Why doesn’t this result in more movement variety? Well, as noted on the Baseball Savant spin direction leaderboard, movement is determined both by spin axis and spin rate. Think of spin axis as the direction of the spin and spin rate as the magnitude. The slambio has a below-average spin rate standard deviation. At the same time, spin rate standard deviation didn’t correlate significantly with swinging-strike or called-strike rate. Whether due to its influence on movement or deception, spin axis standard deviation did correlate with higher swinging-strike rates. When looking at range rather than standard deviation, the slambio has an even-wider variety of spin axes. Spanning 272 degrees, its spin axis range ranks 76th in the dataset. The small, separate bumps we saw on the spin axis and direction charts come into play here.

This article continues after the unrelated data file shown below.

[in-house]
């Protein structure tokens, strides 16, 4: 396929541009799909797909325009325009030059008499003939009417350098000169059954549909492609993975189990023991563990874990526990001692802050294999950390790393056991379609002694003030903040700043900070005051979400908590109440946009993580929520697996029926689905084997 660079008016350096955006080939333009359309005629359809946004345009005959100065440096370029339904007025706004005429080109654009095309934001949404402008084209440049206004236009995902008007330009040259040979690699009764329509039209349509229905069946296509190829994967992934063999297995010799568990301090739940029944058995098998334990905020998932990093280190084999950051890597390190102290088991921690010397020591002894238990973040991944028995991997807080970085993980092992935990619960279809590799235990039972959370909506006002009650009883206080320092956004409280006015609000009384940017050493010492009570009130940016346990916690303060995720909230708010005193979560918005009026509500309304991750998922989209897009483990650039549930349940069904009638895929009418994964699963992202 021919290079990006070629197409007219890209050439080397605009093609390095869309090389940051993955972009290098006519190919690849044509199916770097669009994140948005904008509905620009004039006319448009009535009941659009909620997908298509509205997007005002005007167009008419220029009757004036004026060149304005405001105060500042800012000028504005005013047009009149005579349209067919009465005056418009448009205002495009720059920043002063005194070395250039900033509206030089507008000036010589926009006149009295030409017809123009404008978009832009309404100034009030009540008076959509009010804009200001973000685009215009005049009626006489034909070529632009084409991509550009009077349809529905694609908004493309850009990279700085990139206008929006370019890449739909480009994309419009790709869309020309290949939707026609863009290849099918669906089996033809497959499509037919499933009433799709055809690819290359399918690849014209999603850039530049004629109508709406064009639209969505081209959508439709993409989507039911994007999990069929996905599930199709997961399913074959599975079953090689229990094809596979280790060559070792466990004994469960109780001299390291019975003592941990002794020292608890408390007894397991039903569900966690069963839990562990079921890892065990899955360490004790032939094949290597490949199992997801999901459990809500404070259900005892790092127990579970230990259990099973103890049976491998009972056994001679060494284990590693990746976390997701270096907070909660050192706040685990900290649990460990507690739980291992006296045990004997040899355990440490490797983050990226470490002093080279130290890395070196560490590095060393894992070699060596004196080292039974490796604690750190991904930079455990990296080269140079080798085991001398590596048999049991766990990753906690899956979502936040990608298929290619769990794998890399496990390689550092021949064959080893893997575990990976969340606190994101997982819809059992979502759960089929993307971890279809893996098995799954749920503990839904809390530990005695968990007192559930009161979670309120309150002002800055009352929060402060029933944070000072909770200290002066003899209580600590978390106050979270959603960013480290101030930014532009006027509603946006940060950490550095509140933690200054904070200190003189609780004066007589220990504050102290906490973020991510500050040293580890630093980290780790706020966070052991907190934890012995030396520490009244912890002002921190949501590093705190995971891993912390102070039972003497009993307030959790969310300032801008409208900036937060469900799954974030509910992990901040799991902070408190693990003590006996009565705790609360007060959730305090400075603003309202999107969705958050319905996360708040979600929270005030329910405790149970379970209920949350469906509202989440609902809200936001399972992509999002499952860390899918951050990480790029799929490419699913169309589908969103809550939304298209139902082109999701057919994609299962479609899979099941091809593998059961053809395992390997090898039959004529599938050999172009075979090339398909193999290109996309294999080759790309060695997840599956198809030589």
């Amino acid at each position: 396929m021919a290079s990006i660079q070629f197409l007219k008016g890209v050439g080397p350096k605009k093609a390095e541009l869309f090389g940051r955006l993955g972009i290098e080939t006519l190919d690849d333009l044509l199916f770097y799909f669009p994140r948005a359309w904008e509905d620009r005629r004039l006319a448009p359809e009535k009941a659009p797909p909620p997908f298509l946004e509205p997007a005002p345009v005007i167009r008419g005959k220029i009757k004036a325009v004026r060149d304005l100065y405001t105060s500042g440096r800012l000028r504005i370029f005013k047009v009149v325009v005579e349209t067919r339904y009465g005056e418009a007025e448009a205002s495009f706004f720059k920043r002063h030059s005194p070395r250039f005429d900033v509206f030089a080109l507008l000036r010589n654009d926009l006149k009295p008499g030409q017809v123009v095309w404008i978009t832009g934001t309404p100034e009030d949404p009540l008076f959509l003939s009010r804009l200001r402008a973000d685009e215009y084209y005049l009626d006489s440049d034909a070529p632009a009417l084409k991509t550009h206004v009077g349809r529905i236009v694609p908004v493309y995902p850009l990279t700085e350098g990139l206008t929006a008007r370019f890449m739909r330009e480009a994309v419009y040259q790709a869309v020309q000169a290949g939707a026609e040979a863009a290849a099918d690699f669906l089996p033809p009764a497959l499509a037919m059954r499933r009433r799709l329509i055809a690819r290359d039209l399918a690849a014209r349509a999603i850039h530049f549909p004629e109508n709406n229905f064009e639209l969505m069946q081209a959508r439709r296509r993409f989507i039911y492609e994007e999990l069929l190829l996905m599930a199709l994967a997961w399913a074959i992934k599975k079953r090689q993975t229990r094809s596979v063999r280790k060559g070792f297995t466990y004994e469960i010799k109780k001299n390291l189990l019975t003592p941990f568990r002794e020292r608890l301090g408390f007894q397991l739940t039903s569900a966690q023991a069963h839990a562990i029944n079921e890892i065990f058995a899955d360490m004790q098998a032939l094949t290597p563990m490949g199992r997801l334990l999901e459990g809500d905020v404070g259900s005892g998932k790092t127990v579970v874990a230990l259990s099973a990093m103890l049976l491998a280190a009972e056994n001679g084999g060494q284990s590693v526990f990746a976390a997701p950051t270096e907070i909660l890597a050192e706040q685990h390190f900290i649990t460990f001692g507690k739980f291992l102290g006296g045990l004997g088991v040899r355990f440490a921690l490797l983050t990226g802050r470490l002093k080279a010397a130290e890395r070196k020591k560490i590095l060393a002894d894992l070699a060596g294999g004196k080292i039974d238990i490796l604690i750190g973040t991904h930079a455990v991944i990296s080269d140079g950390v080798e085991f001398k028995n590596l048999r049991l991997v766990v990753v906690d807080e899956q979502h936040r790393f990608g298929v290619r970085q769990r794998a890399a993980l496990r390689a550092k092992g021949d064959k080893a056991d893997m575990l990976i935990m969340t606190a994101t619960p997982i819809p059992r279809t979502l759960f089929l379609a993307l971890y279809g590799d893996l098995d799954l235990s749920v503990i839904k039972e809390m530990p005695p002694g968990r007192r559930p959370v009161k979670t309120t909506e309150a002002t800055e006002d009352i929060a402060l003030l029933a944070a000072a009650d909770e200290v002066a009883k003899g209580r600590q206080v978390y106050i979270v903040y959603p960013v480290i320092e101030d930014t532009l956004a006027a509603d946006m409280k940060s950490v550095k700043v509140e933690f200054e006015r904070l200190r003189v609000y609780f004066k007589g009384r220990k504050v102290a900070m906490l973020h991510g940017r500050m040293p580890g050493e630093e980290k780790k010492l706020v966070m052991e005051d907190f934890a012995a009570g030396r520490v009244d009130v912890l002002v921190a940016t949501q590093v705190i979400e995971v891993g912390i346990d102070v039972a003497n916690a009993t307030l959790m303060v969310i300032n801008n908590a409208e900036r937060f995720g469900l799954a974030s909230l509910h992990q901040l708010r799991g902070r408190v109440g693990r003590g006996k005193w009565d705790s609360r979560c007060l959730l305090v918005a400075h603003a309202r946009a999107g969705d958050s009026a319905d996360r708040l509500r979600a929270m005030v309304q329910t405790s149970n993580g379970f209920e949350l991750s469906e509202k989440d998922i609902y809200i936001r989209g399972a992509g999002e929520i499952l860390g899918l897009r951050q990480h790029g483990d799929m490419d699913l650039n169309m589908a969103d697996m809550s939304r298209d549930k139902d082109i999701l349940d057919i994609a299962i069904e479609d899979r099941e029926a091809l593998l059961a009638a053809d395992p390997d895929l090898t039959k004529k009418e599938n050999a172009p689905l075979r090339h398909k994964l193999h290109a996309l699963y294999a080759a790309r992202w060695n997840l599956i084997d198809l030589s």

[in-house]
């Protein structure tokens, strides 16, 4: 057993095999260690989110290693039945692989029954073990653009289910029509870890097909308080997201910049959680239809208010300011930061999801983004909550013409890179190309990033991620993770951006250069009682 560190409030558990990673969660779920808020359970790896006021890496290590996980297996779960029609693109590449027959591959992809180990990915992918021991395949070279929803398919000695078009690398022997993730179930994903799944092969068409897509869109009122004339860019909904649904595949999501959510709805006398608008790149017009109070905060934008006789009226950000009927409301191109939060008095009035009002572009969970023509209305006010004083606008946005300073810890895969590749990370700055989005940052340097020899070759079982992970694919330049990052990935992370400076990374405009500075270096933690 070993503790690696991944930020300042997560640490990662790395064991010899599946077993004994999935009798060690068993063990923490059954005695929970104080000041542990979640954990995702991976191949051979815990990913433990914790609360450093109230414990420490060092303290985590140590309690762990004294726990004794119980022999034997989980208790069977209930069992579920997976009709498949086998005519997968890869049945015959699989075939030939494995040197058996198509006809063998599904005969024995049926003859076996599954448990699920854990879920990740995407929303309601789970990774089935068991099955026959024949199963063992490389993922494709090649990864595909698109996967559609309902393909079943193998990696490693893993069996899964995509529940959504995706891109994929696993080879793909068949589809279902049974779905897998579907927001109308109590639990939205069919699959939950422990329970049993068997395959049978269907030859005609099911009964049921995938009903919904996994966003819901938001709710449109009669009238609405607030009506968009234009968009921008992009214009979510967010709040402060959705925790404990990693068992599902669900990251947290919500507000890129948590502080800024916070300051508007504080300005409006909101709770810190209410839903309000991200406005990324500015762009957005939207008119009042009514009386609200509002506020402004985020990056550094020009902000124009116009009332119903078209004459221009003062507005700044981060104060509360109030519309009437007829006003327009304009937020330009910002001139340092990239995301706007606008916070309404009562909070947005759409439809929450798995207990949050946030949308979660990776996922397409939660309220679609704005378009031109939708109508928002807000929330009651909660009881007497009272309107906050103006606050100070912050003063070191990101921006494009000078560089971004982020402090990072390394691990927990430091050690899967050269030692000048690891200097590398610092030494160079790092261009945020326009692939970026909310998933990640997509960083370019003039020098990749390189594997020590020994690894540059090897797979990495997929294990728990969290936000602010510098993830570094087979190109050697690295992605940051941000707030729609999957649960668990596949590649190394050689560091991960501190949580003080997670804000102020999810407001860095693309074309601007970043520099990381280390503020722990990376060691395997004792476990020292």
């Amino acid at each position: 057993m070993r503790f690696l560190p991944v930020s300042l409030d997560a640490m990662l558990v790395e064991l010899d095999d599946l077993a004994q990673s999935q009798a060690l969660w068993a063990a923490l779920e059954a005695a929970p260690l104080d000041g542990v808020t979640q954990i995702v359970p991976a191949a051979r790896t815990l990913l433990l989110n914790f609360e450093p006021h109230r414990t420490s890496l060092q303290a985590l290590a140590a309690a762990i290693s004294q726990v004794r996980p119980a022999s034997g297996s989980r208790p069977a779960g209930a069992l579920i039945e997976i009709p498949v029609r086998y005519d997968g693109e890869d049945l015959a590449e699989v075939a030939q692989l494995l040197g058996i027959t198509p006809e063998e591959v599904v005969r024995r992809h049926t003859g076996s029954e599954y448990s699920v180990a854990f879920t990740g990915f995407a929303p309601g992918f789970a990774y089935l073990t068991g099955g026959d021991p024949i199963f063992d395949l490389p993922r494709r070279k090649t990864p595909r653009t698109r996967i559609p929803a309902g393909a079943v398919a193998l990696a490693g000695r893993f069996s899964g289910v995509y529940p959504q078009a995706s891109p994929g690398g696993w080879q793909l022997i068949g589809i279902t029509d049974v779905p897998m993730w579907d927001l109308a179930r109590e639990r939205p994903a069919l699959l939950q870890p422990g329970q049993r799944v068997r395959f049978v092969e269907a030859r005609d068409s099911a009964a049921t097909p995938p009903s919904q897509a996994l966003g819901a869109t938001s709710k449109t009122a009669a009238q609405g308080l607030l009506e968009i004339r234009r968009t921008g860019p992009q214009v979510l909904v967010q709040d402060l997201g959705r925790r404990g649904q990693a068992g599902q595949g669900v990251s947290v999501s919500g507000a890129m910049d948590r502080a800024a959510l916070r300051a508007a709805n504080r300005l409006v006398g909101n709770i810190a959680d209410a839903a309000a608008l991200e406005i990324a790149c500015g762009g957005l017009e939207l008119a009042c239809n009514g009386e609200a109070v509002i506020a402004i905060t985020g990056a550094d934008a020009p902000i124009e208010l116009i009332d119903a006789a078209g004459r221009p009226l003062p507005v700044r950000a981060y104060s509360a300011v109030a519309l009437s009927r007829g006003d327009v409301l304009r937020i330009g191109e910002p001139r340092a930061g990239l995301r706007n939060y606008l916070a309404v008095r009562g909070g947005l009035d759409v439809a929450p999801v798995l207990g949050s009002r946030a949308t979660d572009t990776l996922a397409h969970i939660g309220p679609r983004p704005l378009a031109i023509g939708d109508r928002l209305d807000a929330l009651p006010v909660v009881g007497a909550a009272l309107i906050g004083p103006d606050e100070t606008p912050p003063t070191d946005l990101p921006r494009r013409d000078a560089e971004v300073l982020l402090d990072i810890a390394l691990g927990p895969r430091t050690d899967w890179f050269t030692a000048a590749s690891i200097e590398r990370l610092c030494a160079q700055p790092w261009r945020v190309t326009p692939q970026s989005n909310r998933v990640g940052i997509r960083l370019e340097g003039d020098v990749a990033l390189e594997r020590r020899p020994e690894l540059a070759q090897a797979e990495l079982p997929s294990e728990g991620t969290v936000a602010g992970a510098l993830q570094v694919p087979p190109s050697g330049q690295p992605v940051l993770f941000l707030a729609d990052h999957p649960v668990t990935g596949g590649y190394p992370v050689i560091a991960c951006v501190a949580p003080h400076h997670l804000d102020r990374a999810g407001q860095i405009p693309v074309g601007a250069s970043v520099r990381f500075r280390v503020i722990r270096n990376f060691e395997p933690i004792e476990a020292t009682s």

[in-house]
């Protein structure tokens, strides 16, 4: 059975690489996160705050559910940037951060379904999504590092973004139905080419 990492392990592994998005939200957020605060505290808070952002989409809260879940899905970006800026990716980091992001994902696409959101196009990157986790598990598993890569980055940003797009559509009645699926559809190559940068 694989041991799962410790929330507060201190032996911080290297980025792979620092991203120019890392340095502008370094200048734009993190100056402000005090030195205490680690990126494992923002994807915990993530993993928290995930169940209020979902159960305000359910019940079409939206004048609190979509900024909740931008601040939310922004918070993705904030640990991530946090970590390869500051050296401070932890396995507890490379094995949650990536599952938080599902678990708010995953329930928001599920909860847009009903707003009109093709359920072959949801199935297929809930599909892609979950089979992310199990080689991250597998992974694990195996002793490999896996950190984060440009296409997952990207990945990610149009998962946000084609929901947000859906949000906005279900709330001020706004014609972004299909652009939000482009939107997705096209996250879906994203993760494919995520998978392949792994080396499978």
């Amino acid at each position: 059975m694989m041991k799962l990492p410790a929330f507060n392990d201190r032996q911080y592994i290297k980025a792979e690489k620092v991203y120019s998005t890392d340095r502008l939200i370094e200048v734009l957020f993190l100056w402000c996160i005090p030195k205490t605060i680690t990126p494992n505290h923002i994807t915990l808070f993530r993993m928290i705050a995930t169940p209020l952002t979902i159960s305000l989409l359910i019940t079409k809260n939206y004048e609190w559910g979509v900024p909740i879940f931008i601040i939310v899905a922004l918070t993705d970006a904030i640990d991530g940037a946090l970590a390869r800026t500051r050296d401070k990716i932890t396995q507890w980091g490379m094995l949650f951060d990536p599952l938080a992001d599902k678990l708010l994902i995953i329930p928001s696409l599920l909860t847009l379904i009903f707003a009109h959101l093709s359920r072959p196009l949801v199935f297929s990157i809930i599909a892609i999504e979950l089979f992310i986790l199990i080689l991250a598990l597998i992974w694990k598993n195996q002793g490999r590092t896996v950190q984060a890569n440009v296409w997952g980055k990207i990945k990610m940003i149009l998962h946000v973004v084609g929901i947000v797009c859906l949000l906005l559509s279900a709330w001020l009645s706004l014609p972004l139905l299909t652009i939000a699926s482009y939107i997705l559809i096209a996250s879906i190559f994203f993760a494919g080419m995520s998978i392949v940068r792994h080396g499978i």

Recall your geometry days now. A one-degree difference can mean two very different things depending on where you are on the unit circle; that can mean going from 360 degrees to 0 degrees at the top, and merely from 180 to 181 degrees at the bottom. In other words, this explains why curveball spin axes can be either very high or very low, and why linear standard deviation doesn’t really make sense for analyzing the variation in spin axis. It wasn’t feasible to factor this into the pitch comparison model because it caused more scaling issues, but I was able to apply it here by calculating the circular standard deviation. In this regard, the slambio had the 83rd-highest deviation in the dataset. Higher circular standard deviations in spin axis correlated with both higher swinging strike and called strike rates.